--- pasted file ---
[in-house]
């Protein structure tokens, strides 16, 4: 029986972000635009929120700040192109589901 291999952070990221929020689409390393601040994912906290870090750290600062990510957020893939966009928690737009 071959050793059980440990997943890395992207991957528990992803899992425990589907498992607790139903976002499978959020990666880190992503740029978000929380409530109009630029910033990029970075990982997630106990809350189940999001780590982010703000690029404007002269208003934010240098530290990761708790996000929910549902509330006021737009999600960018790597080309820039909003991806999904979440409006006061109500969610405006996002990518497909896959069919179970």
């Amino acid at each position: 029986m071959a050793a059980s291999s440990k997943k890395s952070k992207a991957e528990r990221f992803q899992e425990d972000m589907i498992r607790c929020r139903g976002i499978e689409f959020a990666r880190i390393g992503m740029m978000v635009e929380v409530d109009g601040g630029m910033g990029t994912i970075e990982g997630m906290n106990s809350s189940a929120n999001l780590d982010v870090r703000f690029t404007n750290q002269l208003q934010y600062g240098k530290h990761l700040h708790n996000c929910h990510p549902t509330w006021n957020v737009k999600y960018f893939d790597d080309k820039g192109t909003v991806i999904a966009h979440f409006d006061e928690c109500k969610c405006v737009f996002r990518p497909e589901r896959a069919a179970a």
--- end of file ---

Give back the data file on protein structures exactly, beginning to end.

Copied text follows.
[in-house]
């Protein structure tokens, strides 16, 4: 029986972000635009929120700040192109589901 291999952070990221929020689409390393601040994912906290870090750290600062990510957020893939966009928690737009 071959050793059980440990997943890395992207991957528990992803899992425990589907498992607790139903976002499978959020990666880190992503740029978000929380409530109009630029910033990029970075990982997630106990809350189940999001780590982010703000690029404007002269208003934010240098530290990761708790996000929910549902509330006021737009999600960018790597080309820039909003991806999904979440409006006061109500969610405006996002990518497909896959069919179970």
């Amino acid at each position: 029986m071959a050793a059980s291999s440990k997943k890395s952070k992207a991957e528990r990221f992803q899992e425990d972000m589907i498992r607790c929020r139903g976002i499978e689409f959020a990666r880190i390393g992503m740029m978000v635009e929380v409530d109009g601040g630029m910033g990029t994912i970075e990982g997630m906290n106990s809350s189940a929120n999001l780590d982010v870090r703000f690029t404007n750290q002269l208003q934010y600062g240098k530290h990761l700040h708790n996000c929910h990510p549902t509330w006021n957020v737009k999600y960018f893939d790597d080309k820039g192109t909003v991806i999904a966009h979440f409006d006061e928690c109500k969610c405006v737009f996002r990518p497909e589901r896959a069919a179970a």